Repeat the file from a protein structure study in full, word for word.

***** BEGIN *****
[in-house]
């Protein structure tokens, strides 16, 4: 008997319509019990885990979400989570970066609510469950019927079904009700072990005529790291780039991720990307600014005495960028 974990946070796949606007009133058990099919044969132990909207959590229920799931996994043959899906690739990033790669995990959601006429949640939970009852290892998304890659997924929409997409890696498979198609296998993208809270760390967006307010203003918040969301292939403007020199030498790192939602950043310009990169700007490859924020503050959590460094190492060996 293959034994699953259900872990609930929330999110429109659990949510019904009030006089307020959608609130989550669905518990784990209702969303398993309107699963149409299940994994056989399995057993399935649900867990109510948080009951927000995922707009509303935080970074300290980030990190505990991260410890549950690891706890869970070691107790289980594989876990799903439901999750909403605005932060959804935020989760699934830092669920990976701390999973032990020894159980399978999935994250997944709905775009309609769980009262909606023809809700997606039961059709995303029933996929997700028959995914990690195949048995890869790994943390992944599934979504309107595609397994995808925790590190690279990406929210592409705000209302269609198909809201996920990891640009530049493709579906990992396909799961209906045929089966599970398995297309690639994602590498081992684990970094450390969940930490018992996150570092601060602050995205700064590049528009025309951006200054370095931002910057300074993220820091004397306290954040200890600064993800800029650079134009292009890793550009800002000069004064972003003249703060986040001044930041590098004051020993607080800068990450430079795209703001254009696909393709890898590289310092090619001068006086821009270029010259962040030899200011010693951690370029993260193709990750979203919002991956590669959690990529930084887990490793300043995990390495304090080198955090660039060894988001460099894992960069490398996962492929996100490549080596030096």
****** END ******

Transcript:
[in-house]
């Protein structure tokens, strides 16, 4: 008997319509019990885990979400989570970066609510469950019927079904009700072990005529790291780039991720990307600014005495960028 974990946070796949606007009133058990099919044969132990909207959590229920799931996994043959899906690739990033790669995990959601006429949640939970009852290892998304890659997924929409997409890696498979198609296998993208809270760390967006307010203003918040969301292939403007020199030498790192939602950043310009990169700007490859924020503050959590460094190492060996 293959034994699953259900872990609930929330999110429109659990949510019904009030006089307020959608609130989550669905518990784990209702969303398993309107699963149409299940994994056989399995057993399935649900867990109510948080009951927000995922707009509303935080970074300290980030990190505990991260410890549950690891706890869970070691107790289980594989876990799903439901999750909403605005932060959804935020989760699934830092669920990976701390999973032990020894159980399978999935994250997944709905775009309609769980009262909606023809809700997606039961059709995303029933996929997700028959995914990690195949048995890869790994943390992944599934979504309107595609397994995808925790590190690279990406929210592409705000209302269609198909809201996920990891640009530049493709579906990992396909799961209906045929089966599970398995297309690639994602590498081992684990970094450390969940930490018992996150570092601060602050995205700064590049528009025309951006200054370095931002910057300074993220820091004397306290954040200890600064993800800029650079134009292009890793550009800002000069004064972003003249703060986040001044930041590098004051020993607080800068990450430079795209703001254009696909393709890898590289310092090619001068006086821009270029010259962040030899200011010693951690370029993260193709990750979203919002991956590669959690990529930084887990490793300043995990390495304090080198955090660039060894988001460099894992960069490398996962492929996100490549080596030096």